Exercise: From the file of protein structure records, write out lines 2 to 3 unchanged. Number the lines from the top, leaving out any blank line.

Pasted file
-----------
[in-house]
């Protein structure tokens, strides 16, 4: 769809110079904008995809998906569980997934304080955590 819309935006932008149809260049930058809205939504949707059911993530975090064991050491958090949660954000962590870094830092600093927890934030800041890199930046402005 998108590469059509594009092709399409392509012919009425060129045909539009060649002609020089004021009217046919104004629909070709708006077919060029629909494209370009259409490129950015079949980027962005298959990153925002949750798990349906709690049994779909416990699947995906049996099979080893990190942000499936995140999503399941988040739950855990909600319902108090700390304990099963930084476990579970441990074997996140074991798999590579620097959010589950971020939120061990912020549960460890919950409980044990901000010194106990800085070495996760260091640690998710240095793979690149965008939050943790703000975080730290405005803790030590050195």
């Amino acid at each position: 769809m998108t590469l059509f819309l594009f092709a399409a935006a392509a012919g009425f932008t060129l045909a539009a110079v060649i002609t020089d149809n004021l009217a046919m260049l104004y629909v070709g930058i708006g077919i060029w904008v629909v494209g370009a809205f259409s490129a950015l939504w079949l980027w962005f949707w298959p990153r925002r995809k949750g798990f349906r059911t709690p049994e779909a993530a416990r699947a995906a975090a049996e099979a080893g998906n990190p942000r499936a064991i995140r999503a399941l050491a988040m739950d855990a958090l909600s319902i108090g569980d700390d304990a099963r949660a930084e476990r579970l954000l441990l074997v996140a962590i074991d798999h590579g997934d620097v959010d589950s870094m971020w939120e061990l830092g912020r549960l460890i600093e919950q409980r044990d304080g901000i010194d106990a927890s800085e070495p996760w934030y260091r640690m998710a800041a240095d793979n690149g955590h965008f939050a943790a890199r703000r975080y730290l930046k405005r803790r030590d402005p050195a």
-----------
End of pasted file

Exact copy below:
């Protein structure tokens, strides 16, 4: 769809110079904008995809998906569980997934304080955590 819309935006932008149809260049930058809205939504949707059911993530975090064991050491958090949660954000962590870094830092600093927890934030800041890199930046402005 998108590469059509594009092709399409392509012919009425060129045909539009060649002609020089004021009217046919104004629909070709708006077919060029629909494209370009259409490129950015079949980027962005298959990153925002949750798990349906709690049994779909416990699947995906049996099979080893990190942000499936995140999503399941988040739950855990909600319902108090700390304990099963930084476990579970441990074997996140074991798999590579620097959010589950971020939120061990912020549960460890919950409980044990901000010194106990800085070495996760260091640690998710240095793979690149965008939050943790703000975080730290405005803790030590050195």
């Amino acid at each position: 769809m998108t590469l059509f819309l594009f092709a399409a935006a392509a012919g009425f932008t060129l045909a539009a110079v060649i002609t020089d149809n004021l009217a046919m260049l104004y629909v070709g930058i708006g077919i060029w904008v629909v494209g370009a809205f259409s490129a950015l939504w079949l980027w962005f949707w298959p990153r925002r995809k949750g798990f349906r059911t709690p049994e779909a993530a416990r699947a995906a975090a049996e099979a080893g998906n990190p942000r499936a064991i995140r999503a399941l050491a988040m739950d855990a958090l909600s319902i108090g569980d700390d304990a099963r949660a930084e476990r579970l954000l441990l074997v996140a962590i074991d798999h590579g997934d620097v959010d589950s870094m971020w939120e061990l830092g912020r549960l460890i600093e919950q409980r044990d304080g901000i010194d106990a927890s800085e070495p996760w934030y260091r640690m998710a800041a240095d793979n690149g955590h965008f939050a943790a890199r703000r975080y730290l930046k405005r803790r030590d402005p050195a």